Manufacturing problems have created shortages of a variety of vaccines around the world. Now GlaxoSmithKline ($GSK) is warning that problems at a plant in Belgium will cause a shortage of two chickenpox vaccines in the countries where they are sold. The vaccines are not sold in the U.S.
A GSK spokesman told Reuters today that the company will need to reallocate its 2014 supply of its Varilrix chickenpox vaccine, as well as Priorix-Tetra, a MMRV combo vaccine for measles, mumps, rubella and varicella (chickenpox). Robert Perry, director of external communications for GSK in the U.S. told FiercePharma Tuesday that the two vaccines are not licensed in the U.S. Varilix is available in more than 90 countries and Priorix Tetra is available in more than 50 countries. Both vaccines are licensed in Canada, Perry said.
The interruption was attributed to problems at a plant in Belgium. Perry said late last year, GSK uncovered a manufacturing issue that involved some varicella-containing vaccine batches that were not meeting GSK release criteria and standards. "As a pre-cautionary measure, the final release of all varicella-containing vaccine has been put on hold until we complete testing and analysis designed to identify the root cause of the issue," he said.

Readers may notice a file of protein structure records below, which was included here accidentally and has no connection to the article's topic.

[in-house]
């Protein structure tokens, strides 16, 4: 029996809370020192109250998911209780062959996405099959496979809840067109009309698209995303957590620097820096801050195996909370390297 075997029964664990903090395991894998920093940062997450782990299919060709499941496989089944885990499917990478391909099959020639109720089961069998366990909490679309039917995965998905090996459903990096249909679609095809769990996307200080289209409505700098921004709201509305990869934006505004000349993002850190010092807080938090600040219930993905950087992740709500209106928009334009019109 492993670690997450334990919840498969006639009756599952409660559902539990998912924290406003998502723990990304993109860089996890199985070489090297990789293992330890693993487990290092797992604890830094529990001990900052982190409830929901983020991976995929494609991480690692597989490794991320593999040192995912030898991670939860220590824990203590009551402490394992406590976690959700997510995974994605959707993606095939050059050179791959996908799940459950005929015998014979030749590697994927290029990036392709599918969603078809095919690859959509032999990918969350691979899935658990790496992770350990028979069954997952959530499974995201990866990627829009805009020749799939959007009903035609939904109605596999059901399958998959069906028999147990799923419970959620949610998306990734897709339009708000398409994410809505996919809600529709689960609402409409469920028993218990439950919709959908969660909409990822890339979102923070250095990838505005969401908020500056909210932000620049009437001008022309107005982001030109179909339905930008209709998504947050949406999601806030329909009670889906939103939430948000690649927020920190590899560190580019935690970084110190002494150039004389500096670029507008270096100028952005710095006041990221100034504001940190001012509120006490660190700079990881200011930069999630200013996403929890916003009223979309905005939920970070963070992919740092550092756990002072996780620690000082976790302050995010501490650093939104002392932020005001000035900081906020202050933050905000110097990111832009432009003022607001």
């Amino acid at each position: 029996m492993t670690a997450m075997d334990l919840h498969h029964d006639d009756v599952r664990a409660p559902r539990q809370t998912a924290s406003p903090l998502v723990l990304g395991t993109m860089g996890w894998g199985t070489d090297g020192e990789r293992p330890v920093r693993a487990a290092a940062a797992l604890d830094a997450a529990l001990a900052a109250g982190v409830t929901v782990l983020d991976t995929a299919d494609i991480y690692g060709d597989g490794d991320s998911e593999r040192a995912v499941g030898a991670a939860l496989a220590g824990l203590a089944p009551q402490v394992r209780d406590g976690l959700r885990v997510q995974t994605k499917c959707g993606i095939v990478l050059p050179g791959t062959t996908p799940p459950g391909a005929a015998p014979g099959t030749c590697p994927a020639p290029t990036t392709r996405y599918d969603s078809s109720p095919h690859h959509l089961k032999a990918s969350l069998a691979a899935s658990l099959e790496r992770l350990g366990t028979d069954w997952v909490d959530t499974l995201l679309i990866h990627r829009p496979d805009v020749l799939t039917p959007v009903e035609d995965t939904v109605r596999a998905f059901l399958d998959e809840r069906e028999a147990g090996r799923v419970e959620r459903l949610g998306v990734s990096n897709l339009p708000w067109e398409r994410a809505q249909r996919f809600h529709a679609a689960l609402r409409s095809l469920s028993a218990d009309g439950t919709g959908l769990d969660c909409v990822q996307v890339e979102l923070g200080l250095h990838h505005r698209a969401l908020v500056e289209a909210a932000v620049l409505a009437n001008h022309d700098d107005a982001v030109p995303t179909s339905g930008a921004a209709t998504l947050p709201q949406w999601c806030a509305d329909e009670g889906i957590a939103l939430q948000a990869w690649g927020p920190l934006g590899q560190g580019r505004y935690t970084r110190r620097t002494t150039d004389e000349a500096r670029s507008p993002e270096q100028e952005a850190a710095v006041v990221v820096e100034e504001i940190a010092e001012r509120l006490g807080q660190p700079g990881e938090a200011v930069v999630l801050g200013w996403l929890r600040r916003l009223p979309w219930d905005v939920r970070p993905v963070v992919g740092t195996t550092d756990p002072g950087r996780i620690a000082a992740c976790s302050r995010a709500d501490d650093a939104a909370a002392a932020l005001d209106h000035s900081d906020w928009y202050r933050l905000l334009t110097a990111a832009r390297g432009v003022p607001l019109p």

Perry said all of the batches of Varilrix and Priorix-Tetra currently on the market meet all release specifications and safe and effective to use. He said the company expects to be able to provide an update in February, "based on the lead time required to conduct the different analyses currently taking place."
Last fall, Sanofi Pasteur said that there would be a shortfall of its pertussis-containing vaccines Pentacel, Adacel and Daptacel after an "anomaly" at a plant in Toronto led it to stop producing them. It began delivering the vaccines again in October. GSK had tried to take up some of the slack with its vaccines but also warned that the situation could result in some spot outages of its own Boostrix (Tdap) vaccine, according to a November update by the the Centers for Disease Control and Prevention.
- read the Reuters story
Editor's Note: The story has been updated to reflect that the two vaccines are not sold in the U.S.